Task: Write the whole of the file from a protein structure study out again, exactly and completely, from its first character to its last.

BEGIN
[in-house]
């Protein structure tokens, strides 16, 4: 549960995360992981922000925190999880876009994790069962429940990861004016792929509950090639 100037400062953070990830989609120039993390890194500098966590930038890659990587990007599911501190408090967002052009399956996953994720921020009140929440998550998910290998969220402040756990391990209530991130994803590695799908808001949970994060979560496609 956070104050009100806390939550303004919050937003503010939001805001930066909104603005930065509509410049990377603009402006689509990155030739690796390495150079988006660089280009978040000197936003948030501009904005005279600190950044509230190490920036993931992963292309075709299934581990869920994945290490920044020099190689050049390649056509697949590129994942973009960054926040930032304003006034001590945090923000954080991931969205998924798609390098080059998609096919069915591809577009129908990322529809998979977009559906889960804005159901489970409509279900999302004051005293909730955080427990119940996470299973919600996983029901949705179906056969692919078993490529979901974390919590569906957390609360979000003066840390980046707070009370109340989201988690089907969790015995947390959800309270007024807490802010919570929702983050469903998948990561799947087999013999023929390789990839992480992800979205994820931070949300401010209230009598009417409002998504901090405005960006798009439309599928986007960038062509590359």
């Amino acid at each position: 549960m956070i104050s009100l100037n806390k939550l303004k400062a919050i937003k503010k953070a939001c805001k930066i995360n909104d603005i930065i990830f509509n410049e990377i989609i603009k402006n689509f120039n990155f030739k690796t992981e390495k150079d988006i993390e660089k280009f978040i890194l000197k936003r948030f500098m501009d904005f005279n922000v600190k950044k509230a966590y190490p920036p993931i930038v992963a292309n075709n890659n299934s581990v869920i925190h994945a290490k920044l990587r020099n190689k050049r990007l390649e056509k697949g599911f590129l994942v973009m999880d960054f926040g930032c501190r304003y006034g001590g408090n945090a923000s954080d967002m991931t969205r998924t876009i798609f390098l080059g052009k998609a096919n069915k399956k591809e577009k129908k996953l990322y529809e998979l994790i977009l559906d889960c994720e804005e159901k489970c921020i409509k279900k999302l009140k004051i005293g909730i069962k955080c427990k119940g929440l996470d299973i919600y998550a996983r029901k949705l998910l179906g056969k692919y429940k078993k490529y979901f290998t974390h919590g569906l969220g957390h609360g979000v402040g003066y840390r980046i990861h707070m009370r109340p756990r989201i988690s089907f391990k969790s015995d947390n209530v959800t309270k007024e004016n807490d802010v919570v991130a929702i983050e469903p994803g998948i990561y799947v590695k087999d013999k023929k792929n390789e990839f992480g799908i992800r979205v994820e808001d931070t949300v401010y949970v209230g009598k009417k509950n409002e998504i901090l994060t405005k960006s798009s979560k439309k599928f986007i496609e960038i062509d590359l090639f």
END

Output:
[in-house]
């Protein structure tokens, strides 16, 4: 549960995360992981922000925190999880876009994790069962429940990861004016792929509950090639 100037400062953070990830989609120039993390890194500098966590930038890659990587990007599911501190408090967002052009399956996953994720921020009140929440998550998910290998969220402040756990391990209530991130994803590695799908808001949970994060979560496609 956070104050009100806390939550303004919050937003503010939001805001930066909104603005930065509509410049990377603009402006689509990155030739690796390495150079988006660089280009978040000197936003948030501009904005005279600190950044509230190490920036993931992963292309075709299934581990869920994945290490920044020099190689050049390649056509697949590129994942973009960054926040930032304003006034001590945090923000954080991931969205998924798609390098080059998609096919069915591809577009129908990322529809998979977009559906889960804005159901489970409509279900999302004051005293909730955080427990119940996470299973919600996983029901949705179906056969692919078993490529979901974390919590569906957390609360979000003066840390980046707070009370109340989201988690089907969790015995947390959800309270007024807490802010919570929702983050469903998948990561799947087999013999023929390789990839992480992800979205994820931070949300401010209230009598009417409002998504901090405005960006798009439309599928986007960038062509590359």
């Amino acid at each position: 549960m956070i104050s009100l100037n806390k939550l303004k400062a919050i937003k503010k953070a939001c805001k930066i995360n909104d603005i930065i990830f509509n410049e990377i989609i603009k402006n689509f120039n990155f030739k690796t992981e390495k150079d988006i993390e660089k280009f978040i890194l000197k936003r948030f500098m501009d904005f005279n922000v600190k950044k509230a966590y190490p920036p993931i930038v992963a292309n075709n890659n299934s581990v869920i925190h994945a290490k920044l990587r020099n190689k050049r990007l390649e056509k697949g599911f590129l994942v973009m999880d960054f926040g930032c501190r304003y006034g001590g408090n945090a923000s954080d967002m991931t969205r998924t876009i798609f390098l080059g052009k998609a096919n069915k399956k591809e577009k129908k996953l990322y529809e998979l994790i977009l559906d889960c994720e804005e159901k489970c921020i409509k279900k999302l009140k004051i005293g909730i069962k955080c427990k119940g929440l996470d299973i919600y998550a996983r029901k949705l998910l179906g056969k692919y429940k078993k490529y979901f290998t974390h919590g569906l969220g957390h609360g979000v402040g003066y840390r980046i990861h707070m009370r109340p756990r989201i988690s089907f391990k969790s015995d947390n209530v959800t309270k007024e004016n807490d802010v919570v991130a929702i983050e469903p994803g998948i990561y799947v590695k087999d013999k023929k792929n390789e990839f992480g799908i992800r979205v994820e808001d931070t949300v401010y949970v209230g009598k009417k509950n409002e998504i901090l994060t405005k960006s798009s979560k439309k599928f986007i496609e960038i062509d590359l090639f």